Tucked away in a pretty corner of Clapham is a recently opened, modern Indian restaurant called Zumbura. Mercifully moving away from the traditional and stereotypical decor found so often in Indian restaurants in the UK, Zumbura is sleek, with brick walls and colourfully decorated ceiling, unobtrusive looking furniture and crystal-like glassware.
We took a table right by the window, watching the early evening passers-by and a few people having a drink on the terrace outside, and received a warm welcome with our menus, also being told that dishes are recommended for sharing (maybe a bit of a cliche’ now but still not a bad choice when you want to try more dishes than one or two).
The premise of Zumbura is promising:
“A new concept in asian dining in the heart of cool Clapham, featuring authentic homemade food from the Purab region in north east India”.
I surely was not familiar with Purab, so it was a good opportunity to try some news dishes and flavours. We started with healthy dips and crudites, which were a pleasant way to open the meal.
We then shared a number of dishes, including hari murghi, chicken marinated in fresh herbs and yoghurt overnight and then roasted, which was delightfully flavoured, spiced but not hot and light; shami kebab, unusual, soft flat lamb kebabs, twice cooked which was definitely a discovery, they were smooth if a little strange; a great machli ka salan, pollock fish curry with mustard seeds and fenugreek, which we both loved, and I don’t usually eat fish curry. Amongst the vegetarian options, we chose ghuggni, black chickpeas braised in onion and mango powder which were also new to me, and full of herbs and intense flavours.
|Ghuggni. Spot the celeb!|
We added some well steamed rice, some muttar pulau (rice braised with peas) and paratha, flat bread for @bmcboy who can eat bread and is not on a low carb diet like me.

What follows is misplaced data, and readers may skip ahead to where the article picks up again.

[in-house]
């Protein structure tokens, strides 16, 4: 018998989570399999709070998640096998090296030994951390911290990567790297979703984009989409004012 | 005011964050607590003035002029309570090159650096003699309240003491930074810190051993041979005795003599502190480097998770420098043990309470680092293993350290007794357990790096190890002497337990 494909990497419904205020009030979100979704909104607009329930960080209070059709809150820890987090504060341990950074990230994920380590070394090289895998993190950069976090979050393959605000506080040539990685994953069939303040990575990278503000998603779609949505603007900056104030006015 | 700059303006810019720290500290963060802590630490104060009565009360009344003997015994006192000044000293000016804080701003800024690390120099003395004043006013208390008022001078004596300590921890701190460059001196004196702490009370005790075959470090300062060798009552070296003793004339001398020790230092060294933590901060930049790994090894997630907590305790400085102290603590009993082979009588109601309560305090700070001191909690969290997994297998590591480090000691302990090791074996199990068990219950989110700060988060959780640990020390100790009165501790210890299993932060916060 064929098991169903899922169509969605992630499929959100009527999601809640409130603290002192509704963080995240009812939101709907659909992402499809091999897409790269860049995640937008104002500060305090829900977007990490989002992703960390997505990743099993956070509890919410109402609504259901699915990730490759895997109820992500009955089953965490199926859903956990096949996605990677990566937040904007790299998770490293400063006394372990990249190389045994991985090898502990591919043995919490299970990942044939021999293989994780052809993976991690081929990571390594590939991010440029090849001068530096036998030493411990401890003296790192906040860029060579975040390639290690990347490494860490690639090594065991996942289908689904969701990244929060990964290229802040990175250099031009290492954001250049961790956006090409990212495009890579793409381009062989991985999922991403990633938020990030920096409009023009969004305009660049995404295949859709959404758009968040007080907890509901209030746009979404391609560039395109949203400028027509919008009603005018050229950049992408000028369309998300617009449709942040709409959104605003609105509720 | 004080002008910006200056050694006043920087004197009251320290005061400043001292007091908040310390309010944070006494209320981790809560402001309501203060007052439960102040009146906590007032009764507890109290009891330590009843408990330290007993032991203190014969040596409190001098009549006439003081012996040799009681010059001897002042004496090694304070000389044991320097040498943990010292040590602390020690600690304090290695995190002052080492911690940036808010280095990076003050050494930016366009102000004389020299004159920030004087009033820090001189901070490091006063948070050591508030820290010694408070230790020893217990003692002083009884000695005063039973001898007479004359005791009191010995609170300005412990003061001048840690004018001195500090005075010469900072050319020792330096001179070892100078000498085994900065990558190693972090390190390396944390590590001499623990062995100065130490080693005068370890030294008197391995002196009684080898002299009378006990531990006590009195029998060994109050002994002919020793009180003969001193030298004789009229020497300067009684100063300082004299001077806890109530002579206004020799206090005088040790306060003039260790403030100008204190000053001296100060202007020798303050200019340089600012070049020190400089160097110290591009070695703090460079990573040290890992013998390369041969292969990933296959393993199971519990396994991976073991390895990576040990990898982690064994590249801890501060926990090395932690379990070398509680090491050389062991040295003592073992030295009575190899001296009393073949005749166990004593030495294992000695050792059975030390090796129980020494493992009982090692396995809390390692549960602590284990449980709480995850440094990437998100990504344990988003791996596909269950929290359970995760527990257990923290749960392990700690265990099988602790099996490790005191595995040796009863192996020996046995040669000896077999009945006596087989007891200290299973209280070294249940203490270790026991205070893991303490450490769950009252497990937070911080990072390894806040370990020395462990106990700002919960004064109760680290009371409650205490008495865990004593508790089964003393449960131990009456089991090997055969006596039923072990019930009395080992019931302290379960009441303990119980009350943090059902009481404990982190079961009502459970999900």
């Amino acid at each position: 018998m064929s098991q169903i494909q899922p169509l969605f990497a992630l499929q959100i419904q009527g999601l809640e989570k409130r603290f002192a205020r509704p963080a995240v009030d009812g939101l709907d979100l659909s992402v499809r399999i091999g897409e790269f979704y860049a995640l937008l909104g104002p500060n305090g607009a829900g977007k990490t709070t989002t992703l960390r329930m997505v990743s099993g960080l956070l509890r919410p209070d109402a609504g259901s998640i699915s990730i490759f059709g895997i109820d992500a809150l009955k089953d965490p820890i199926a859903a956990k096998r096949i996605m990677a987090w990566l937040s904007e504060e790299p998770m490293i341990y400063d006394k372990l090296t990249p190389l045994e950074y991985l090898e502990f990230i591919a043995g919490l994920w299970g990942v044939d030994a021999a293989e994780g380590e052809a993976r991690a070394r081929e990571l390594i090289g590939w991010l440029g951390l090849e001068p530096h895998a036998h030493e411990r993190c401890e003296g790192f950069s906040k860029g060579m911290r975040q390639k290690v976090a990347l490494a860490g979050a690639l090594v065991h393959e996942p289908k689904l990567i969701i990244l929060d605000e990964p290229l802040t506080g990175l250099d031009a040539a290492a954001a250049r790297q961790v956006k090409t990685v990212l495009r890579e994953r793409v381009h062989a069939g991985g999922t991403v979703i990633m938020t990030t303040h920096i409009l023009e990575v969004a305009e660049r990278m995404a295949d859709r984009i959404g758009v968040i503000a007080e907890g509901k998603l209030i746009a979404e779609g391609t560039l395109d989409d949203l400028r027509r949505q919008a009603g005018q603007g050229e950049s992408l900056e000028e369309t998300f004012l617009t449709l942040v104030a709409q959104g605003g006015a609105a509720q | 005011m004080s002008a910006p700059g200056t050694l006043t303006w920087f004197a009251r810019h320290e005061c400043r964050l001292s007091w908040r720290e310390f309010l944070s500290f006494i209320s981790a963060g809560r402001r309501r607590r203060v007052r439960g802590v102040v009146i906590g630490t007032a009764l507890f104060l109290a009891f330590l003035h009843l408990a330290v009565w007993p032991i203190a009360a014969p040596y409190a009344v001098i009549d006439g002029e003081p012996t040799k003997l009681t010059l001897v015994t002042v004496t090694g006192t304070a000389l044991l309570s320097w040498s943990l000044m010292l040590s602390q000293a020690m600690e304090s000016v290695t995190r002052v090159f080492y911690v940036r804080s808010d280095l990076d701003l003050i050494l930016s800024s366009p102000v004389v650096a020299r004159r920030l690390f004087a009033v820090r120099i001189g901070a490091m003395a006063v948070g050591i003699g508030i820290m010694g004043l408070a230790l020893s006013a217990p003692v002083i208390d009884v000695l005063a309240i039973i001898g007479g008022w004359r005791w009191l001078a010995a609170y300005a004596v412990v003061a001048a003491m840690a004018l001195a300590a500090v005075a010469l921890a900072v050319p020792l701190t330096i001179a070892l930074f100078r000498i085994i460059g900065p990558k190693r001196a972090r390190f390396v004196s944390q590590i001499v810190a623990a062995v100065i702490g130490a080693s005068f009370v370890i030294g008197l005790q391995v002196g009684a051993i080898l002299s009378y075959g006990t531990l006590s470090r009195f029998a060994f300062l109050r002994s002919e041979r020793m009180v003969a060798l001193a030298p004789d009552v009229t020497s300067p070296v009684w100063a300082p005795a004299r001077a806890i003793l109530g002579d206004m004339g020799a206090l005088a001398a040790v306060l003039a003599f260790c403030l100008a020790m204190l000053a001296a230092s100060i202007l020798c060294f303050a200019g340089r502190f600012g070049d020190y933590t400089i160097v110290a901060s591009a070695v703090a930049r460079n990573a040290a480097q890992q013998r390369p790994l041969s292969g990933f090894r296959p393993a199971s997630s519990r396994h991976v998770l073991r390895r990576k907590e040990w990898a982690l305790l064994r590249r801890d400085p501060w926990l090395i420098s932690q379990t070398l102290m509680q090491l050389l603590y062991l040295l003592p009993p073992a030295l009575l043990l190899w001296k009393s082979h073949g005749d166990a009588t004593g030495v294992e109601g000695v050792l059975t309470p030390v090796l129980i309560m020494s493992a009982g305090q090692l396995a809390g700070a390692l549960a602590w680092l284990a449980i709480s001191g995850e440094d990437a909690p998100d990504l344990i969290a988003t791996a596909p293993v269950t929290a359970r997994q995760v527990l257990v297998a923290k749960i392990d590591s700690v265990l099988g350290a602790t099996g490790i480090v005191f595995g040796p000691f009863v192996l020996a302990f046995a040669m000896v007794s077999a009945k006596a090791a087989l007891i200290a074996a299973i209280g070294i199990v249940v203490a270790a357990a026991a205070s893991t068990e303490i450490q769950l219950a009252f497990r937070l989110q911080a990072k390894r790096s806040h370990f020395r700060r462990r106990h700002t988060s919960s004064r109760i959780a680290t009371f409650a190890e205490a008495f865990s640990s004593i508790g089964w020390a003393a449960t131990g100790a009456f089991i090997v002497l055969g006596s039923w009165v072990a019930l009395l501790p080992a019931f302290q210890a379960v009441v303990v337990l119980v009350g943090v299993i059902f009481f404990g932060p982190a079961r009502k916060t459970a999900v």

We were actually pretty full but I fancied something sweet, so I asked for a small helping of mango sorbet, light and summery. Yet the owner pushed me to try one of their puddings. I begged for a small portion, not really fancying an actual dessert but I am so glad he insisted.
I confess, I never thought I’d like an Indian dessert yet gajjar ka halwa (warm creamed carrot pudding) was absolutely a revelation: sweet but to the right level, soft in texture but with the added crunch of pistachios, it was easily my favourite dish of the night.
We really liked Zumbura: the ambience is pleasant, relaxing; the service is very friendly, knowledgeable and attentive, while the menu is different from the usual fare and offers a good choice between meat, fish and vegetarian dishes. My only comment would be that for some of the portions (eg the chicken), the cost is a little high for the size, yet the food is skillfully cooked and well sourced (top marks for using sustainable fish such as pollock and tilapia).
Dog friendly: on the outdoor terrace yes, not indoor although when we visited, a group of TV people were having drinks outside and were then forced inside by a sudden downpour. One of these people is a somewhat famous soap star I am told, and she walked inside with her pooch not bothering to even ask the staff (maybe she’s a regular?). I am hoping that this was an opener for well behaved dogs at Zumbura so we can visit more often with our own pooch!
We were guests of Zumbura. Opinions are my own.